Looking for a qualified German tutor in London for my son (14).(10 Posts)
Hello fellow mums,
I've been doing quite a lot of research on this online and can't seem to find a qualified tutor that we're happy with. We've had chats and trial lessons with several tutors from various agencies such as tutorfair, Owl tutors etc., but none of the tutors we found there were really that good and most of them weren't native German speakers, either. Do you have any recommendation?
Have you tried contacting the Goethe institute?
Last year, I was in your position and I couldn't find a suitable tutor for my son Steve. His German was in a really poor state and he really need a suitable German tutor, as he was about to take his GCSE in German. I tried the agencies you mentioned as well as the Goethe Institute - none of them offered us a tutor who was good enough. They all were mediocre and didn't really know what they were teaching, which was really frustrating. But then I found Jens Olesen. He has his own tuition company called "Olesen Tuition". You should get in touch with him and ask whether he has any availability right now. Let me tell you, this guy is busy, and we know why. After only three months of German lessons with Jens, Steve went from knowing almost knowing nothing to A* in his GCSE. Of course we were delighted. A few months later my second son Adam worked with Jens as well, as we want him to study in Germany (a cheaper and often better alternative to universities in this country, by the way). Like Steve, Adam only knew a few words of German, really. Having worked with Jens rather intensely for several months, Adam now obtained the C1 certificate at the Goethe Institut in London, which allows him to study in Germany. Do I need to say more? Jens is fantastic tutor, and he has a warm and kind personality and a good sense of humour to boot. Hope this helps.
I can't comment specifically on German tutors, but when looking for tutors in general, I'd avoid the agencies. Most tutors working via agencies will be young and inexperienced, the agencies often charging significantly more to clients than is passed on to the tutor. Experienced, well-regarded tutors will be able to attract enough work that they don't need to work for agencies and therefore work independently. Many are found by word of mouth, but if you don't get any recommendations, look for websites from independent (non-agency) tutors, which may often not appear until page 4 or later of a Google search, depending on your area. Ask for references, or to speak to previous clients, check DBS and qualifications, Google the tutor to see what else comes up about them and ask if you can sit in on lessons with the tutor (I'm always happy for parents to do this).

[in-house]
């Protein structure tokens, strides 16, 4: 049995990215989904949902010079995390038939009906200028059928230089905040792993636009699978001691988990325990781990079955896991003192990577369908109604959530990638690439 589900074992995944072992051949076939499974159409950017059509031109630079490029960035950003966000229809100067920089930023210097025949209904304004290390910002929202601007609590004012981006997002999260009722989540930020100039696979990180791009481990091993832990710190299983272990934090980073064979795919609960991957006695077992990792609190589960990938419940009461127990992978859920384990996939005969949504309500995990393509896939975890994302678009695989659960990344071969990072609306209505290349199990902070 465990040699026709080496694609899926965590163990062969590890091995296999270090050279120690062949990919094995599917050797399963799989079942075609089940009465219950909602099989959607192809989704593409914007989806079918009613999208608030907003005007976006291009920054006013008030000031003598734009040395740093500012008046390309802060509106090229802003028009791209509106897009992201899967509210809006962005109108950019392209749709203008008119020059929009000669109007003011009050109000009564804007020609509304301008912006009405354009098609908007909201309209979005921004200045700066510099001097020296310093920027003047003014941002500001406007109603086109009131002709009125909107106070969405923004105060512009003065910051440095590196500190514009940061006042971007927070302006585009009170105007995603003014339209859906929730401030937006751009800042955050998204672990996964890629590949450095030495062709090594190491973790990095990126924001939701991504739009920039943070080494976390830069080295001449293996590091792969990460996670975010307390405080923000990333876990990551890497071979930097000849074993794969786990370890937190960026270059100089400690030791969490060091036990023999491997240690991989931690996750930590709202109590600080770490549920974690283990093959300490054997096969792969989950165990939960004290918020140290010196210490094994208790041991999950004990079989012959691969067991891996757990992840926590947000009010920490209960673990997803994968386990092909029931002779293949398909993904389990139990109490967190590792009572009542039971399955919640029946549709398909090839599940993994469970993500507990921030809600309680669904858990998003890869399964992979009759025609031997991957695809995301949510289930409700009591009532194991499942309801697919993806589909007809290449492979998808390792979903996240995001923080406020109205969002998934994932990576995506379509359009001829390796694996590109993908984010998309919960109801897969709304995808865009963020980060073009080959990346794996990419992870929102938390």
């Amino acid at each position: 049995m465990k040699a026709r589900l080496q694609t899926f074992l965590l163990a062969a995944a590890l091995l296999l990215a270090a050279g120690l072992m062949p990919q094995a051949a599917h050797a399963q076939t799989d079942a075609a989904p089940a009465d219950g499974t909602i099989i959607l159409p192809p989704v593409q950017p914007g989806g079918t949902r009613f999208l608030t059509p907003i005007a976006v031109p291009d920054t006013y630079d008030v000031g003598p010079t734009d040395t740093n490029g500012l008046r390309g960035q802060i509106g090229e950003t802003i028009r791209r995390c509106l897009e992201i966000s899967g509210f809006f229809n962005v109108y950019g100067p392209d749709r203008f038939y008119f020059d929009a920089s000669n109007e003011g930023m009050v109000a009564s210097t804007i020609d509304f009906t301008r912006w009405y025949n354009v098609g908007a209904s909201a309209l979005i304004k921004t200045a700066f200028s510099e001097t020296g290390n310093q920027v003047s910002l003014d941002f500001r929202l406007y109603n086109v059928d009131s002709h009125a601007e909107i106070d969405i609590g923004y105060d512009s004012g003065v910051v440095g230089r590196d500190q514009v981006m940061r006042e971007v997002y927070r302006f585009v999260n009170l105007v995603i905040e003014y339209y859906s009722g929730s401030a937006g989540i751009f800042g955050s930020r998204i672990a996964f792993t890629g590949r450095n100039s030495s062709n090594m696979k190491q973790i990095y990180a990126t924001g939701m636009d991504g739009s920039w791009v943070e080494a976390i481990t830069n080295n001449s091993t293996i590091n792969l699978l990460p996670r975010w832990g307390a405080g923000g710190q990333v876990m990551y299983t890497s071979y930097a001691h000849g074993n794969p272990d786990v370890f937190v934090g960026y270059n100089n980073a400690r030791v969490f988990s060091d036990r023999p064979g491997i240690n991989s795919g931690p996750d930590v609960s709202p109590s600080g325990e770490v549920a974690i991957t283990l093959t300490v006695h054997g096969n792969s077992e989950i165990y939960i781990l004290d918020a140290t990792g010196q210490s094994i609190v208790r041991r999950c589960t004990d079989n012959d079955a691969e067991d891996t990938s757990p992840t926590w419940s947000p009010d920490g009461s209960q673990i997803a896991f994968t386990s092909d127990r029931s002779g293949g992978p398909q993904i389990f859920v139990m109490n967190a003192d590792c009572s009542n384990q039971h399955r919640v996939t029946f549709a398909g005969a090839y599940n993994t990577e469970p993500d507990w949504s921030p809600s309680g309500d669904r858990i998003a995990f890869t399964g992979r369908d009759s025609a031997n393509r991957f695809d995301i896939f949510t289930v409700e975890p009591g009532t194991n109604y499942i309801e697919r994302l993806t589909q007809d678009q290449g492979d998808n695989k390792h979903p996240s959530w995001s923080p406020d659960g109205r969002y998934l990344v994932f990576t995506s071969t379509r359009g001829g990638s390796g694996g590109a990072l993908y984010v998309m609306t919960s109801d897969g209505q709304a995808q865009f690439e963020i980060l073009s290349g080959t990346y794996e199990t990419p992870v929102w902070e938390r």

Not sure you're allowed to mention companies on here. I'm a qualified German tutor, although not in your area. I advertise on TutorHunt and FirstTutors. Both do ask for photocopies of qualifications and DBS. I always offer a free first meeting and show my certificates and references. I've never yet had anybody say I'm not suitable, although I don't know what other tutors are like. It's up to you to say what you want. Personally, I wouldn't go for the cheapest. I'm an ex-teacher and I would imagine anybody in the same situation knows what pupils are like and what is needed for exams.
The Olesen website looks good - if his claims on time taken to reach fluency with his method are true then it's worth the price! My DS is learning a different language with a native speaker I found on Tutorfair. She's a bit cheaper but has a clear thought-out approach for GCSE. She reckoned it's possible to do well in GCSE after a year's tuition (this is from scratch) but we'll see. I think a certain amount has to depend on the student! I would definitely say it's worth travelling for the right tutor as well so don't be swayed by whether they will come to you or not.
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